Kim Jong Il’s death could prompt North Korean elite to flee


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REPORTING FROM SEOUL -– North Korean leader Kim Jong Il’s death has already had an unintended effect for the now-reeling regime: Members of the elite class may be starting to defect, and more are expected to follow, South Korean media reported Saturday.

‘Many ranking North Korean officials in China are refusing to return after being summoned to North Korea,’ said Do Hee-yun, secretary-general of a group that calls itself the Citizens’ Coalition for Human Rights of Abductees and North Korean Refugees.


Less than a week after Kim died of a heart attack in Pyongyang on Dec. 17, South Korean lawmakers summoned security-related ministers to the national parliament to discuss inter-Korean relations.

FULL COVERAGE: The death of Kim Jong Il

Present at the hearing before the parliamentary Foreign Affairs, Trade and Unification Committee were South Korean Defense Minister Kim Kwan-jin, Foreign Affairs and Trade Minister Kim Sung-hwan and Unification Minister Yu Woo-ik, as well as various experts.

It may not be only the wealthy elite who are reportedly abandoning the North Korean regime; Pyongyang began to summon back senior officials at diplomatic missions in China last weekend, prior to the news Monday of Kim’s death, the Korea Times reported.

Do claimed that many of those officials fear a possible political purge as the regime undergoes a leadership transition to Kim’s youngest son, Kim Jong Un, and are postponing their trips to Pyongyang with excuses, such as having to collect payments from trade agents, the newspaper reported.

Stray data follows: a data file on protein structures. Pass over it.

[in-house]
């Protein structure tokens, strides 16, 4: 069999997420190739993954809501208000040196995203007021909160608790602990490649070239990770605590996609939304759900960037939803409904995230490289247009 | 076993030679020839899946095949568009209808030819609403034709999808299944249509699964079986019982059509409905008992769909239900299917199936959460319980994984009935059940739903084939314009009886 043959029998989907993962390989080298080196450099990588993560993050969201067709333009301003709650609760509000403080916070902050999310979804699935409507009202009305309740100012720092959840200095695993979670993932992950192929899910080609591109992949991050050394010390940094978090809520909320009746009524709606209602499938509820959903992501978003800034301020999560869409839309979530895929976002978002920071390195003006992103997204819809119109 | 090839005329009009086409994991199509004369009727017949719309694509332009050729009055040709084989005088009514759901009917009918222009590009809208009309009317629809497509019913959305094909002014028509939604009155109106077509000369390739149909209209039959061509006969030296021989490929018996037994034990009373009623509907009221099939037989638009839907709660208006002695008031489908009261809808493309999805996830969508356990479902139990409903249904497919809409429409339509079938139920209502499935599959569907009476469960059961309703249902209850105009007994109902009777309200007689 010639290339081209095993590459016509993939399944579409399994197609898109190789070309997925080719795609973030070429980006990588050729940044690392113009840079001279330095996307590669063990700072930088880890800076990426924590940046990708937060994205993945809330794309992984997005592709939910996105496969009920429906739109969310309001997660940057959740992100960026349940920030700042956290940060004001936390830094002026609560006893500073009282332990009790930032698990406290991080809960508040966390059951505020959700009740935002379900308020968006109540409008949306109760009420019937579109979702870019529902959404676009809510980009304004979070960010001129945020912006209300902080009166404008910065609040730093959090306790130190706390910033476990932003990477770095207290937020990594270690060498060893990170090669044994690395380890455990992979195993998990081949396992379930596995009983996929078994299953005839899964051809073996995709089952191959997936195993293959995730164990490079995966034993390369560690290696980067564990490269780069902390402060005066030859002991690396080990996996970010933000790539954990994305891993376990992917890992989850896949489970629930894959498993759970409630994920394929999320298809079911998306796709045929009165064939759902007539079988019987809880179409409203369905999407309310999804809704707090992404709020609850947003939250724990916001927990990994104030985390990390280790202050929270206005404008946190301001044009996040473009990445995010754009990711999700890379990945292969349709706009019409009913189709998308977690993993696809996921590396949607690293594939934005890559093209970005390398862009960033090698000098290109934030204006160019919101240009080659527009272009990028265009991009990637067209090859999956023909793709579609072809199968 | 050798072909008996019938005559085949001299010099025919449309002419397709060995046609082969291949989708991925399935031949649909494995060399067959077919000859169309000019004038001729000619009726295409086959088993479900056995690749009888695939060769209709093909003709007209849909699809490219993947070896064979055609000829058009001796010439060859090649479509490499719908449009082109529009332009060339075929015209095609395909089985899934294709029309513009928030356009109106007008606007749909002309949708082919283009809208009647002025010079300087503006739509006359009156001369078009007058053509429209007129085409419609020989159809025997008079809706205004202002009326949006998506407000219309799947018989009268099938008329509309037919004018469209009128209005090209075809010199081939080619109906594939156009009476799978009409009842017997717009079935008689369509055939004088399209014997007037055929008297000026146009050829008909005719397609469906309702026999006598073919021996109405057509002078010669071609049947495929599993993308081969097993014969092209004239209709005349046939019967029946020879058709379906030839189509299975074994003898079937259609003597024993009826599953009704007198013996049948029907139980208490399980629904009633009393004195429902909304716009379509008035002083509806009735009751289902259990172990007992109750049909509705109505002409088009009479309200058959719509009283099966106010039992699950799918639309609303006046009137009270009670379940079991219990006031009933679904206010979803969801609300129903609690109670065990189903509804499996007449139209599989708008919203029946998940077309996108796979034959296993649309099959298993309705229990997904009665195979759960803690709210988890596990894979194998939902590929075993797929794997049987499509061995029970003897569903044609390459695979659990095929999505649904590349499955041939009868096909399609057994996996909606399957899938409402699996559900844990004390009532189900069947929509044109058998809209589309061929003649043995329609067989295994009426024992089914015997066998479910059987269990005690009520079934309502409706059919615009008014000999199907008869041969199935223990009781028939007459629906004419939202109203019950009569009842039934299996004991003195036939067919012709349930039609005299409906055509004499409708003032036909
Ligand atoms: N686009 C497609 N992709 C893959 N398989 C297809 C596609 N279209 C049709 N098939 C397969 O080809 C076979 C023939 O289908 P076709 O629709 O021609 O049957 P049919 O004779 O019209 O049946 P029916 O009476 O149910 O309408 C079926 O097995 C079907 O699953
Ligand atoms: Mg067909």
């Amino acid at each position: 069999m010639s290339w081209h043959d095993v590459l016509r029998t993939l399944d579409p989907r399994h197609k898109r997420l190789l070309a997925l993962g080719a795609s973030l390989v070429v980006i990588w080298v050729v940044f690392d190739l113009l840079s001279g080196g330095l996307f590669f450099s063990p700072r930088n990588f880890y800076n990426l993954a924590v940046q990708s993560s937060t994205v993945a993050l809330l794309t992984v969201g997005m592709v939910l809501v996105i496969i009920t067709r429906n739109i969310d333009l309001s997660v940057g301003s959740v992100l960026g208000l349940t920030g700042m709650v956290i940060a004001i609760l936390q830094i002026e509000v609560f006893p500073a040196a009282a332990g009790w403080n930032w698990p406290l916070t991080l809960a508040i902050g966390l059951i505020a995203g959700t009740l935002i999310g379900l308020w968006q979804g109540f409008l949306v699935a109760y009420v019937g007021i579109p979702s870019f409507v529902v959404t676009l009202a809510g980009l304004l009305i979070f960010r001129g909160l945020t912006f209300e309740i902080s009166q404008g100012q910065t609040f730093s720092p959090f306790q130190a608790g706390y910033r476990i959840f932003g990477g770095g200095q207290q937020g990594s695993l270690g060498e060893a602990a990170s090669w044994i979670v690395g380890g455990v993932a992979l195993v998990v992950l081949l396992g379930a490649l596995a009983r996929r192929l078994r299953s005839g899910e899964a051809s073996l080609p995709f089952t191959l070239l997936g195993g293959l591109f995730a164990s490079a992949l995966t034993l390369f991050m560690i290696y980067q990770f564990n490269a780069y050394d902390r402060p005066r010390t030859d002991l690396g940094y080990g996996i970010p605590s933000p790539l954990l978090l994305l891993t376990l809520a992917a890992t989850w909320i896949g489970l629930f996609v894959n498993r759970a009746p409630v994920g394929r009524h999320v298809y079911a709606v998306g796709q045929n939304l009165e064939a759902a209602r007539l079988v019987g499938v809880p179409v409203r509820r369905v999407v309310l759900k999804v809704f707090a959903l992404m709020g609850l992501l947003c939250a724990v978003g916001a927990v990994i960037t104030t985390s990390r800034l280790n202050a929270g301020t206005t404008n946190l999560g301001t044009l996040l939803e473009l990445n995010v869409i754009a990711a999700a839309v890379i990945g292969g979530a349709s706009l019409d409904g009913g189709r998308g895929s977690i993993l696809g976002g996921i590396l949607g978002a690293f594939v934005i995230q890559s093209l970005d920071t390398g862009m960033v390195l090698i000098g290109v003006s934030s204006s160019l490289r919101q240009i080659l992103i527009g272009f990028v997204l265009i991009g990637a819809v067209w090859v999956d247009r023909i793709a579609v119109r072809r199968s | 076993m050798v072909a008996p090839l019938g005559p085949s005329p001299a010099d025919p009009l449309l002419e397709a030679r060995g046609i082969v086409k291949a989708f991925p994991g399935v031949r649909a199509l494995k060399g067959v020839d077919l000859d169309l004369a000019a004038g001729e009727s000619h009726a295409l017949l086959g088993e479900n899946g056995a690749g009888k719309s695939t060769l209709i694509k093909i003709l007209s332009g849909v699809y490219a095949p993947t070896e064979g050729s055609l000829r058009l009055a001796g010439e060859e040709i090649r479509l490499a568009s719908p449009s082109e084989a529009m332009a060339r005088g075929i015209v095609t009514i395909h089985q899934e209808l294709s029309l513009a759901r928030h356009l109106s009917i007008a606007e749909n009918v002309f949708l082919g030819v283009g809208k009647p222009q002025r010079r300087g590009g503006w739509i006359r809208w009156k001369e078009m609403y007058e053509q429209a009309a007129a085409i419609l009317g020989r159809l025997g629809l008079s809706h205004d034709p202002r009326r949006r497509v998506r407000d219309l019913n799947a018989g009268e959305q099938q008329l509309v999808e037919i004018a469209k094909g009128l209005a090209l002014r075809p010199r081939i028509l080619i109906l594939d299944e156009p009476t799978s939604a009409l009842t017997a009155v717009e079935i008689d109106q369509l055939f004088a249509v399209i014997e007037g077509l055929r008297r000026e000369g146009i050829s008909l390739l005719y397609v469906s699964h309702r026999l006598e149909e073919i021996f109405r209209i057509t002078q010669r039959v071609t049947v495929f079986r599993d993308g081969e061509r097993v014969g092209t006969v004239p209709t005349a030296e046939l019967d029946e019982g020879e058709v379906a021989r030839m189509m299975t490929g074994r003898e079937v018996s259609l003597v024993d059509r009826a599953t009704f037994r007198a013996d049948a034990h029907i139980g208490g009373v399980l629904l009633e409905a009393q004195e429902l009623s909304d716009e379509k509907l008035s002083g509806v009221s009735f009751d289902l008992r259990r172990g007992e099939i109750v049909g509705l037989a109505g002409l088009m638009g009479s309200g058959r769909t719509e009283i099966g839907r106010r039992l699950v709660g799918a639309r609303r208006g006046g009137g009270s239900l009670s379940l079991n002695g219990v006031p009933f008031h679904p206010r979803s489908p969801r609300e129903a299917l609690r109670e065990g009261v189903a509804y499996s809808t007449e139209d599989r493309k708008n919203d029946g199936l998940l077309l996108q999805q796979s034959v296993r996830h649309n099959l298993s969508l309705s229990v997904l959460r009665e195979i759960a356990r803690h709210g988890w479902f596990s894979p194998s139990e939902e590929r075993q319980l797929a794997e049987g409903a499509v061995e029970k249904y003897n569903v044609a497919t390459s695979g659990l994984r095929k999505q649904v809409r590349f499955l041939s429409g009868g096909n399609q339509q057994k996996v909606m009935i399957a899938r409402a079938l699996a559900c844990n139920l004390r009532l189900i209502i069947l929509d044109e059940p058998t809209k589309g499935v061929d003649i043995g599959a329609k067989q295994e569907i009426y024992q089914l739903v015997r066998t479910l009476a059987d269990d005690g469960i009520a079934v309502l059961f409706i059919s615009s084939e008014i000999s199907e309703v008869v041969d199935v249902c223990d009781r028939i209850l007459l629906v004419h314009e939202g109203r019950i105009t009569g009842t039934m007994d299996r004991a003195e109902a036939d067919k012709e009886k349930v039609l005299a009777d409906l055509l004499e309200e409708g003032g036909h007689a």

He added that high-profile government figures abroad may seek ways to defect to Seoul as Pyongyang appears reluctant to take strong action against them during the mourning period.


Kang Sung-kyu, a professor of North Korea studies at Korea University, predicted that many of the North’s elite will escape to the South if a power struggle erupts in their impoverished nation.

The late dictator’s brother-in-law is believed to be helping smooth the youngest Kim’s rise to power within military circles.

‘It remains to be seen whether Kim Jong Il’s brother-in-law, Jang Song-thaek, will help Jong Un take firm control of North Korea or remove his nephew with the help of other top military figures,’ Kang said.

He added that many North Koreans now distrust the regime because of widespread famine and hardship that began soon after Kim Jong Il took power following the death of his father, Kim Il Sung, in 1994.

‘North Korean defectors say in order to prove yourself to be a good friend, you have to curse Kim Jong Il in North Korea, which was something unthinkable when the North’s founder, Kim Il Sung, ruled the country,’ Kang told the committee.

Cheong Seong-chang, a senior fellow at Seoul’s Sejong Institute, also predicted that many of North Korea’s elite or dissidents may opt to leave the country for fear of a purge in the near future. He said conflicts among top military officials might bring political persecution to many who had enjoyed a good life under the old regime, or even those who had fought against Kim’s rule.


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But he said a mass defection is unlikely, as Pyongyang has tightened its border control and toughened punishments for those attempting to flee.

‘Now you have to pay five to 10 times more to bribe North Korean soldiers to cross into China and the odds of successfully leaving are much lower due to tighter border controls.’ he said.

Cheong told lawmakers that if too many dissidents desert, the regime might lose a chance to bring change to the reclusive nation.

‘Many of those considering seeking refuge elsewhere are the ones who would fight for a better North Korea,’ he said.



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-- John M. Glionna